Where are all those other families with kids who speak your language? Stop wondering and start a language playgroup! Help families like yours meet and get to know each other!
D o you assume that a language playgroup is just for the kids? Think again! Parents are finding that they are having as much fun meeting other adults who speak their language and share their cultural memories. So, what are you waiting for? Take the leap!
Starting a language playgroup is easier than you think!
Not a social butterfly? Not the craftiest in the bunch? Don’t worry. You can do the organizational legwork and then let others share by getting people involved and setting up activities. The whole fun of a language playgroup is working together to make magic happen.
Start out by figuring out what you hope to achieve from a language playgroup: Are you looking for friends for your child who speak the same minority language? Are you looking for other parents with young children for discussion and support? Perhaps you would like your child to hear stories and learn songs from other parents or a playgroup leader? It is important you understand your goals before setting out. This will provide you with the motivation and courage to take the first step.
Decide where you would like to meet: Many playgroups meet in the homes of participating parents while others meet in free community centers or library rooms. The benefit of meeting in homes is that toys are already available (make sure the host puts away any special or fragile toys!) while meeting in other places usually means you need to bring your own. Meeting in a home also provides that additional “homey” comfort that a meeting room lacks.
Decide on the structure: Do you like playgroups that are more free-flowing and lack specific structure? Or do you like to know which activities will be happening and when? Since you will be the one starting the playgroup, it is important to decide this ahead of time so that you will have an answer when other parents ask.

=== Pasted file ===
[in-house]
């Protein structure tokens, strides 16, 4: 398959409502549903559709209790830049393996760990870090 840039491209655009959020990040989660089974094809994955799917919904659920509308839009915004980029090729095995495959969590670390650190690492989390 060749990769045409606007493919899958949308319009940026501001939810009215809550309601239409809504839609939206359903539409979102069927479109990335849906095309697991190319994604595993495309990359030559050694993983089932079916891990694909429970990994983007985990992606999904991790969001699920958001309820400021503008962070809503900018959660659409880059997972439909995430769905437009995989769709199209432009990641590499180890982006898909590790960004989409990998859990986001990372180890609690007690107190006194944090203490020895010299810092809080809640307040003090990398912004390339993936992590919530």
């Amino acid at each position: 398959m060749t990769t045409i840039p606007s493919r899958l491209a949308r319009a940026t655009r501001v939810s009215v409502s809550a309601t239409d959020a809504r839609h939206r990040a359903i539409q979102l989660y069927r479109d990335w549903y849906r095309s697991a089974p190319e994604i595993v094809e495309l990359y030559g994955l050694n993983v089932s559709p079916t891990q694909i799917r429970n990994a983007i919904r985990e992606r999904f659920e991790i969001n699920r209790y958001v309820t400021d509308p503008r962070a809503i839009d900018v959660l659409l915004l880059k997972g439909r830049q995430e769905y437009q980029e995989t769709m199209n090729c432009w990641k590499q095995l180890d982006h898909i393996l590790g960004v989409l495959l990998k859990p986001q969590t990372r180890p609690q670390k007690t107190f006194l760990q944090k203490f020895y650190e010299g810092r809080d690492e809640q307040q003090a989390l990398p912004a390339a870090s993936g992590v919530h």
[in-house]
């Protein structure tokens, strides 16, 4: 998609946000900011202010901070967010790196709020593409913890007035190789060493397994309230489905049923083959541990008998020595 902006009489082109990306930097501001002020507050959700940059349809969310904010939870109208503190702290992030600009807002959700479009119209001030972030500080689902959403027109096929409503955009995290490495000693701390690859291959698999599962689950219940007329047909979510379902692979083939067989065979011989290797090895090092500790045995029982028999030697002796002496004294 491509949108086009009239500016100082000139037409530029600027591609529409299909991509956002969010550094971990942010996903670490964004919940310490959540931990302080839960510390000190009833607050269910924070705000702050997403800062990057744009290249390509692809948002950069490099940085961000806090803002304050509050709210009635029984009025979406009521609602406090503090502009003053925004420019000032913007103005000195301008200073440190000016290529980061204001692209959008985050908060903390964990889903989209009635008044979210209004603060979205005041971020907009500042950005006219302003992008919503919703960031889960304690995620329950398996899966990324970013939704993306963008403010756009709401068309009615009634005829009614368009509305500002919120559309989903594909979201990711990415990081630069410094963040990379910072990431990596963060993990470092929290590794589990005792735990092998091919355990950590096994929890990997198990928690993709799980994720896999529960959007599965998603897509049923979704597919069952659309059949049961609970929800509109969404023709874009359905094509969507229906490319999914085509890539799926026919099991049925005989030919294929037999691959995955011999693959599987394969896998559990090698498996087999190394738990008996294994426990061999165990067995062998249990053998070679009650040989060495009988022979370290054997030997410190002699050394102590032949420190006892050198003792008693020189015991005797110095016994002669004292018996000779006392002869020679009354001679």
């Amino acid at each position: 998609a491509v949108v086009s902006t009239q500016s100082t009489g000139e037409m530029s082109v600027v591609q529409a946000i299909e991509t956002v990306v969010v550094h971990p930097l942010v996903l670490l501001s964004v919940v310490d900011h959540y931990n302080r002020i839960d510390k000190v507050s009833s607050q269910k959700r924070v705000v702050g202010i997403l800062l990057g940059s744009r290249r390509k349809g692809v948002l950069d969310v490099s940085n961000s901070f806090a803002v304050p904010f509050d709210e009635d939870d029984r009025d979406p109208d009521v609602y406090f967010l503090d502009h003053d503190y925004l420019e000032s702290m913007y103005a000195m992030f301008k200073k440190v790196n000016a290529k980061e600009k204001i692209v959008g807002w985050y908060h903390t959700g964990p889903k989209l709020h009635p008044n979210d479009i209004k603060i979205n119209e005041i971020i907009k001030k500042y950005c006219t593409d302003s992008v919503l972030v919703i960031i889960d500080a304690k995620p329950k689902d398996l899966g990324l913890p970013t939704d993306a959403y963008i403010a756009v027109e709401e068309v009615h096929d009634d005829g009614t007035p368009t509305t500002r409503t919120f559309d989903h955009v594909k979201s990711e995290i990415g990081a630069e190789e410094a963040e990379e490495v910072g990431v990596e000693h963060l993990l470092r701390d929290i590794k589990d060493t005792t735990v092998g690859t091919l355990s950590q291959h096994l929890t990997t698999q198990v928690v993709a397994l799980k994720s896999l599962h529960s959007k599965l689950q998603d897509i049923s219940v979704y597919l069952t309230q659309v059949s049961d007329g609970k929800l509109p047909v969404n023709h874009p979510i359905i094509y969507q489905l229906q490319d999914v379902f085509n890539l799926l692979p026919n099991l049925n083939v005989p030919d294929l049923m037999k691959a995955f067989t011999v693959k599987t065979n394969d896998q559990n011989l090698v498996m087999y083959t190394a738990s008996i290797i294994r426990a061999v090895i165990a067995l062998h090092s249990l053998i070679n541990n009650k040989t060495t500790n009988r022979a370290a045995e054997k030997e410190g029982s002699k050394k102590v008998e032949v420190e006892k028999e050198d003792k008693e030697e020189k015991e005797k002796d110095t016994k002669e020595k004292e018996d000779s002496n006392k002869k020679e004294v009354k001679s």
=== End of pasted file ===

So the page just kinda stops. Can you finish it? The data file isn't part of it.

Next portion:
- A structured playgroup means that someone must plan the playgroup activities and then either lead these activities or find someone else who will.
- A non-structured playgroup is often more conducive to meeting other parents and for kids to have a chance to play with one another. However, your children may end up speaking the community language together in the end if there isn’t any formal structure for at least part of the time.
GETTING THE WORD OUT
Once you have decided these basics, it is time to let people know what you have organized. Contact your local community centers, libraries, and schools as well as parent magazines and the local newspapers. Find out who is willing to help you get out the word for free and then send them the information.
The best way to help people learn about your playgroup is to start an internet group, such as a Yahoo Group (groups.yahoo.com). People can participate in your playgroup’s private forum, upload documents, add information to the calendar and more. It is free and an easy way to let people know where to find you without having to share any personal contact information before you get to know one another.
There will be many people who join your group only to come once and then never come again. This is to be expected so don’t take it personally. Many people realize that either they simply have too much going on in their lives to add another playgroup or it just doesn’t work for them.
You will most likely receive requests to join from others in the community who do not speak your language. They are probably interested in free language exposure for their children. It is your choice how to deal with this situation but remember that the whole point of your language playgroup is for you and your children to have a chance to speak your language and be exposed to others who share your culture. If you allow others to join who don’t speak your language, you are defeating the whole purpose of your group. One way to deal with this right from the beginning is to let everyone know that members must have a least one parent who speaks the language fluently. And you can even ask that members make their request to join your group in the target language.
A language playgroup can be one of the most important things you do to keep language alive in your family. You will be establishing friendships for yourself and your children which will help you and them through difficult times along your multilingual journey. Everyone needs to have someone to talk with from time to time about frustrations and difficulties as well as successes and triumphs! Multilingual families are no exception. By having the support of a language playgroup before your children start school, your children will reap the benefits of already having friendships with other multilingual children. These friendships may stay with your children for the rest of their lives. So, take the leap and make some magic happen!